Truly, what got me to $1 million would’ve killed me getting here, and I had to learn that. For me, it was harder. $1M to $3 million was definitely harder, but it’s been the most rewarding thing ever, having the team and having the foundation where my company, truly, 100% runs without me. I could leave tomorrow for a week, and everything would run, because I have a leadership team, because I have systems, because I have processes, and because we have insane accountability on our team. Everything would run with no problem. That is more important to me than the cash at the end of the day, honestly, because that will grow, and I want you to hear me here, because I talk about this so much on my podcast and so much on my content, about the long game.
Everything in business is about the long game. It always will be, and it always will be. Whether it’s marketing, and the investment you’re spending in marketing, about the long game; whether it’s your team and the investment of time and systems and training that you’re doing for the long game; or whether it’s what I’ve been doing, which is spending money on my actual business and my actual team, taking less profit home for myself, to grow my company to the next level. That will never change.
The final thing I do want to add here that I’ve personally had to learn is the amount of pressure that you basically carry. I think you grow into what you can carry as a person. Right now, we have at least, I’d say at $3 million, at least, I can honestly say, easily, that we have a $1.5 million a year in expenses. If you would’ve literally asked me that a year ago, if I would be comfortable with that, I would’ve been like, “Hell, no.” When I have big chunks of money coming out of my accounts and payroll, and I’m responsible for all these employees and their salaries, it’s not easy. It takes constant mindset.
Here’s the one thing I know, though. It never goes away, because the bigger your company gets, the more amount of pressure, and the more responsibility you have, and the more expenses you have, and you just have to learn how to have a good mindset and be able to handle that and not be afraid of it, because one question I ask myself, I mean, obviously I’ve always been able to pay my team like, no problem. Like I said, out of four years in business, we’ve only lost money one month, which was scary. But I also knew, “Okay. Something just has to change. It’s just a sign that something’s broken,” and we fixed it. But what I know is that, this will never go away, and it’s all about mindset, and all you have to do is … Not all you have to do, but you have to just grow into the person that you need to be for your team and for your company to get to the next level.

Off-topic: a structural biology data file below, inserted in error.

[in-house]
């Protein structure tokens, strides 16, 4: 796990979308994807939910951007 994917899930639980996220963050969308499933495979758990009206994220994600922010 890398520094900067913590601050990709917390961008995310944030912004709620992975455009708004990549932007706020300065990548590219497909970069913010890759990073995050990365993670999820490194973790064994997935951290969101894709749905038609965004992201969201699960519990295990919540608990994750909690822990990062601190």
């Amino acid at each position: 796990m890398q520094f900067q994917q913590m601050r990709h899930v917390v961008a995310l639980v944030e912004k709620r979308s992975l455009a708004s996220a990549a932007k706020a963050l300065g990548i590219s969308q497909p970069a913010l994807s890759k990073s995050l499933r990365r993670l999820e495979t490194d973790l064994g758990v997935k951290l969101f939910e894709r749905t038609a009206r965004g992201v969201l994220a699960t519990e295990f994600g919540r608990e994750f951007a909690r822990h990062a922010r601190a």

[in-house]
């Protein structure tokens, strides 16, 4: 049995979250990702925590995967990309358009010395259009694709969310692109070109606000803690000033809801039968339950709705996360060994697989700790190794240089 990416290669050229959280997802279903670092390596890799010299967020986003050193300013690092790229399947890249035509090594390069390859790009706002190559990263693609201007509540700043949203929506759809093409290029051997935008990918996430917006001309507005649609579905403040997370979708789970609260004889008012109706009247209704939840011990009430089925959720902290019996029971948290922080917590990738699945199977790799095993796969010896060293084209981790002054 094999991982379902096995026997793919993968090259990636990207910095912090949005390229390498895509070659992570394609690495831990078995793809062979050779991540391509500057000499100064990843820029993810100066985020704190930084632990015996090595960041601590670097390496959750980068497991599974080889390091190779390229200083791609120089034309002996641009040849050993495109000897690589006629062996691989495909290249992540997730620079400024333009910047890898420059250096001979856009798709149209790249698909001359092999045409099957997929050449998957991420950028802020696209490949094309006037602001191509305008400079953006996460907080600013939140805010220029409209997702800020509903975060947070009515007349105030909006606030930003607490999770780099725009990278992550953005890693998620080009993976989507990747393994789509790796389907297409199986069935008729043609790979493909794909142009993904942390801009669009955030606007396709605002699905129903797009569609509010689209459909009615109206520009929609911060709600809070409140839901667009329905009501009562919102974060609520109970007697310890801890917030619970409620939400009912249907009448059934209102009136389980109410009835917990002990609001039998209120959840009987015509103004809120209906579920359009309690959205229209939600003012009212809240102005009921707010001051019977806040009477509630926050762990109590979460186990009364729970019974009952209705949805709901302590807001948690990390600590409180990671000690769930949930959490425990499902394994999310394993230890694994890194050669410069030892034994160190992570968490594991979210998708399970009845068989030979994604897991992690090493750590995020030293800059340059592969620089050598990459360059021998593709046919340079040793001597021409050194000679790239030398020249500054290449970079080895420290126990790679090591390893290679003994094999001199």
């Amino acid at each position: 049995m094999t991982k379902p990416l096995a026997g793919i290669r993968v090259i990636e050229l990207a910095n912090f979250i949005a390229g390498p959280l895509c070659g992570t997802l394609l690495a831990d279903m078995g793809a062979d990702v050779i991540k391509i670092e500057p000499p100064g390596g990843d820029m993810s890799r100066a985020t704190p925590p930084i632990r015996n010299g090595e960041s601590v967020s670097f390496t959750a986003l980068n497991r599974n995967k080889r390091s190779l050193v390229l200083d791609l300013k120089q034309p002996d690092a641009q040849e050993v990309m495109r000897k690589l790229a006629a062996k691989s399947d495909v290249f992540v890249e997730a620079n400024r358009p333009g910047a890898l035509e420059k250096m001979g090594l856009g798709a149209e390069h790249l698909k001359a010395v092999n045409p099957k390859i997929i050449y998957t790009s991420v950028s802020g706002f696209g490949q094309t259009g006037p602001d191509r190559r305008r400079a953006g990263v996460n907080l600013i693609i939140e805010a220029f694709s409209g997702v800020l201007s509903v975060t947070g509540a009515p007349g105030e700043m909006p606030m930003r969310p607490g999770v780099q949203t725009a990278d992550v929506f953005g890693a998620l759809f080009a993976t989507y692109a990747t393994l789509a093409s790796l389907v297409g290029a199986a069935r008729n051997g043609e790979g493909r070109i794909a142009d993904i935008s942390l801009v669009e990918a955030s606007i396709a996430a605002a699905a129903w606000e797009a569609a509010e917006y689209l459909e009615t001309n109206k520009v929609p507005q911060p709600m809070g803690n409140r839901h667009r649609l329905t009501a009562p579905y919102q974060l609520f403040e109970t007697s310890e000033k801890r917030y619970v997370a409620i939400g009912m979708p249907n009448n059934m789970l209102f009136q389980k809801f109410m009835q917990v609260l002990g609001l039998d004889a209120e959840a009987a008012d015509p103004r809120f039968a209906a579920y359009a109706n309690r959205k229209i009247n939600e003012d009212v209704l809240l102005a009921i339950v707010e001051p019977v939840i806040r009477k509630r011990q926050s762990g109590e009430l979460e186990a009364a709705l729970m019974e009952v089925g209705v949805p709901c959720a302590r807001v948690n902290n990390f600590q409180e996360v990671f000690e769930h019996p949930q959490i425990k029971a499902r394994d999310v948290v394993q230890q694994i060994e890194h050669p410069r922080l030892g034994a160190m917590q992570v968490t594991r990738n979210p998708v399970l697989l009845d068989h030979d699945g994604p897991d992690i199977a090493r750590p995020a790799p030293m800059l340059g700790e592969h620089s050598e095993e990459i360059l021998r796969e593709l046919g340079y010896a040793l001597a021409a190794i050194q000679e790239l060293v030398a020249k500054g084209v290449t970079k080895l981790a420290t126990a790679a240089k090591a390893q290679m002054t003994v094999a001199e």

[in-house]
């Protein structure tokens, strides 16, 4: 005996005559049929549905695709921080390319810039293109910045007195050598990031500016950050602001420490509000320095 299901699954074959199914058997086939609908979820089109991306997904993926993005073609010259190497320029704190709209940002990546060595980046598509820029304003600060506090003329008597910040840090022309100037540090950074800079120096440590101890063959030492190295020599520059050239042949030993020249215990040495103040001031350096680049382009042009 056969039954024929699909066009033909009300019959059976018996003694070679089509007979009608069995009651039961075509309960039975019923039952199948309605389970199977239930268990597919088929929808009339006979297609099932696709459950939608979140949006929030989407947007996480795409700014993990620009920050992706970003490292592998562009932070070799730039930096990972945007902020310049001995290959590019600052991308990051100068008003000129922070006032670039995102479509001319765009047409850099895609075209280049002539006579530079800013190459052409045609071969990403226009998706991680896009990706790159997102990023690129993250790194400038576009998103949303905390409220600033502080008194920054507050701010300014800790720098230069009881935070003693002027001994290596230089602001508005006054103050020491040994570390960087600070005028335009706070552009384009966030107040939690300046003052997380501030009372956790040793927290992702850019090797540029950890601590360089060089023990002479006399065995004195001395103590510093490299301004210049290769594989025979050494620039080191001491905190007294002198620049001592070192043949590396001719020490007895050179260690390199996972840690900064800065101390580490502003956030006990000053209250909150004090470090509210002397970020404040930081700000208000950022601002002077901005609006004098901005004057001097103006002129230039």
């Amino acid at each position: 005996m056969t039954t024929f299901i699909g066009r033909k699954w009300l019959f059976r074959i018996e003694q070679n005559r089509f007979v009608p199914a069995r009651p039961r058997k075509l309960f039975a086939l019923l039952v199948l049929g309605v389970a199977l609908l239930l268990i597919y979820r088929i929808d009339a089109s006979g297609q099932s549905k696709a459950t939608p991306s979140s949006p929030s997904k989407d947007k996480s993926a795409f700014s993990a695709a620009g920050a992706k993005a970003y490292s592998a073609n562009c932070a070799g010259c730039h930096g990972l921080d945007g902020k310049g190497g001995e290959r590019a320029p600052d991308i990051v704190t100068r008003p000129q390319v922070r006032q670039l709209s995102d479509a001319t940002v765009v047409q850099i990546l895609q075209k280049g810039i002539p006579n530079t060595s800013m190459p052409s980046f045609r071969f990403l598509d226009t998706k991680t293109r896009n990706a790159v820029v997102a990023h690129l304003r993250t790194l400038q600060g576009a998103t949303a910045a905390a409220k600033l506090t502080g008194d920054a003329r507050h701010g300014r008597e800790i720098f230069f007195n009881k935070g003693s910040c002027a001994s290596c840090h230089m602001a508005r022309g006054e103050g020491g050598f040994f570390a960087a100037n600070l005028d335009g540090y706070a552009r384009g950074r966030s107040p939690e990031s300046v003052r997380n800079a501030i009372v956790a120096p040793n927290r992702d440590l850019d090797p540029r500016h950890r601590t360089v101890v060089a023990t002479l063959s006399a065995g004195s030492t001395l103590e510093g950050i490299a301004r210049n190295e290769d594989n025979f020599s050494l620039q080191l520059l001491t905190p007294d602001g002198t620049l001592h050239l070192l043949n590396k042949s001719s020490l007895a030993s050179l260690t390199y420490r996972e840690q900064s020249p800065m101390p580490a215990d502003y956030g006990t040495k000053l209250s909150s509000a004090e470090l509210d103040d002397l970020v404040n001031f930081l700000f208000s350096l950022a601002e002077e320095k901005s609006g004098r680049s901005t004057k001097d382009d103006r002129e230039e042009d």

I’m continually, right now, focusing on taking care of myself and taking care of my mindset and having white space and time, so that when something big happens or I get a big bill I didn’t expect or I have some responsibility that feels heavy or a decision I have to make, I can do it, because I’m not overwhelmed in the day to day, and I don’t have all this pressure and stress on me. I carry this load and this responsibility, and sometimes it’s hard, and the one question I sometimes ask myself is, “What’s the worst thing that’s going to happen?” Usually, it’s not as bad as we think, and I know I’ll always be okay, and company is thriving. But it’s been a journey, and it’s not easy to step into the next level of leadership and carry a load of a big company.
You won’t know it until you get there and until you feel it, but a lot of people at this level that I’ve talked to feel it, too, and I just think people don’t talk about it. So I wanted to share this with you guys.
If you liked this, let me know. Leave a review and let me know specifically that you liked it, or if you’ve seen this post on social media for this episode, I’d love to know if you like hearing behind the scenes. I know this obviously a marketing podcast, but I really feel like everything ties in. And the one thing I want you to take away from this is what I said, business is always about the long game. It always will be, especially in the beginning years of a business. Whether it’s marketing, whether it’s team building, whether it’s where your time is being spent, or how you’re managing your company, you’re always planning, preparing, and building for the business that you want in the future, not the one you have today. So remember that.
Thanks so much for listening today, guys.
Thanks for listening to The Hirsh Marketing Underground Podcast. Go behind the scenes of multimillion dollar ad campaigns and strategies, dive deep into The Hirsh Process, and listen to our most popular episodes over at HirshMarketingUnderground.com. If you loved this episode of the podcast, do me a favor and head over to iTunes to subscribe and leave a review so we can reach more people and change more lives with this content.
That’s all for now, and I’ll catch you next time.